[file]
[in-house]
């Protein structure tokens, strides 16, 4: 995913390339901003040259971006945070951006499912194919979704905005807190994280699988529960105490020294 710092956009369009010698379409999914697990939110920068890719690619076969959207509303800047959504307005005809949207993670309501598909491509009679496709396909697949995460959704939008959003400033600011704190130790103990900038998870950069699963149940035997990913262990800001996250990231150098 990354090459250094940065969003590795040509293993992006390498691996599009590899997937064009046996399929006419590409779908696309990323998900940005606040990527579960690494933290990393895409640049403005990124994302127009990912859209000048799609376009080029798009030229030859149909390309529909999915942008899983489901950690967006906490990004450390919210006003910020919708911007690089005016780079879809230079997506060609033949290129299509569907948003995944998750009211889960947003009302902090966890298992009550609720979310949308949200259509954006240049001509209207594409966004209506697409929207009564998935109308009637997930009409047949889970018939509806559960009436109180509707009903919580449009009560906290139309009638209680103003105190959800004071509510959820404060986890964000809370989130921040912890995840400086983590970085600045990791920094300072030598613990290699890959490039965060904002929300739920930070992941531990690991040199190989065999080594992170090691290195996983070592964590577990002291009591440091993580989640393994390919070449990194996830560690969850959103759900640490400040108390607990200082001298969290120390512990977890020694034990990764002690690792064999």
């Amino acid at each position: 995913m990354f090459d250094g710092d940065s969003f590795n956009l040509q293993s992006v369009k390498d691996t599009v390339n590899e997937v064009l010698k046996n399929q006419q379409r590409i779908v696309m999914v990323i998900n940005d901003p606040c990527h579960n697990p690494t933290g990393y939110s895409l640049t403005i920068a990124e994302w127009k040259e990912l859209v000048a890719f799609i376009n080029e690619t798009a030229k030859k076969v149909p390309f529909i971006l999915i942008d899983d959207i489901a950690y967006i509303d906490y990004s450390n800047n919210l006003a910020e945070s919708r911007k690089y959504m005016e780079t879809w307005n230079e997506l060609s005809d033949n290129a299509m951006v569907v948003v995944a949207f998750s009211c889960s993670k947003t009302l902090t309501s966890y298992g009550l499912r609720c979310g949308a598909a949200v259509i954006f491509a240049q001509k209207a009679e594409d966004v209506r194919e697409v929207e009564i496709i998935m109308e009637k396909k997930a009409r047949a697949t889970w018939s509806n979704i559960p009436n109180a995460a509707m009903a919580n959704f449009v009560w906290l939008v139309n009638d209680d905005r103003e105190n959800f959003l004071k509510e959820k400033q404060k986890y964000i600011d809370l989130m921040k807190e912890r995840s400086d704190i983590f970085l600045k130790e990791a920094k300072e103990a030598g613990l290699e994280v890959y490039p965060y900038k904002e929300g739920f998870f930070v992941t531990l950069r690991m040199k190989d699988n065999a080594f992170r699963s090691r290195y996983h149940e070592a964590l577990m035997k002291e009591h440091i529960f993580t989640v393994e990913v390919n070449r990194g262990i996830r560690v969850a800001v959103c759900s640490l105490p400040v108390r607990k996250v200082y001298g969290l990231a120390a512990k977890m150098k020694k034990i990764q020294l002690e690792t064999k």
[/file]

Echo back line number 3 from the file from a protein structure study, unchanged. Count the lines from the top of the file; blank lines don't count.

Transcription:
């Amino acid at each position: 995913m990354f090459d250094g710092d940065s969003f590795n956009l040509q293993s992006v369009k390498d691996t599009v390339n590899e997937v064009l010698k046996n399929q006419q379409r590409i779908v696309m999914v990323i998900n940005d901003p606040c990527h579960n697990p690494t933290g990393y939110s895409l640049t403005i920068a990124e994302w127009k040259e990912l859209v000048a890719f799609i376009n080029e690619t798009a030229k030859k076969v149909p390309f529909i971006l999915i942008d899983d959207i489901a950690y967006i509303d906490y990004s450390n800047n919210l006003a910020e945070s919708r911007k690089y959504m005016e780079t879809w307005n230079e997506l060609s005809d033949n290129a299509m951006v569907v948003v995944a949207f998750s009211c889960s993670k947003t009302l902090t309501s966890y298992g009550l499912r609720c979310g949308a598909a949200v259509i954006f491509a240049q001509k209207a009679e594409d966004v209506r194919e697409v929207e009564i496709i998935m109308e009637k396909k997930a009409r047949a697949t889970w018939s509806n979704i559960p009436n109180a995460a509707m009903a919580n959704f449009v009560w906290l939008v139309n009638d209680d905005r103003e105190n959800f959003l004071k509510e959820k400033q404060k986890y964000i600011d809370l989130m921040k807190e912890r995840s400086d704190i983590f970085l600045k130790e990791a920094k300072e103990a030598g613990l290699e994280v890959y490039p965060y900038k904002e929300g739920f998870f930070v992941t531990l950069r690991m040199k190989d699988n065999a080594f992170r699963s090691r290195y996983h149940e070592a964590l577990m035997k002291e009591h440091i529960f993580t989640v393994e990913v390919n070449r990194g262990i996830r560690v969850a800001v959103c759900s640490l105490p400040v108390r607990k996250v200082y001298g969290l990231a120390a512990k977890m150098k020694k034990i990764q020294l002690e690792t064999k």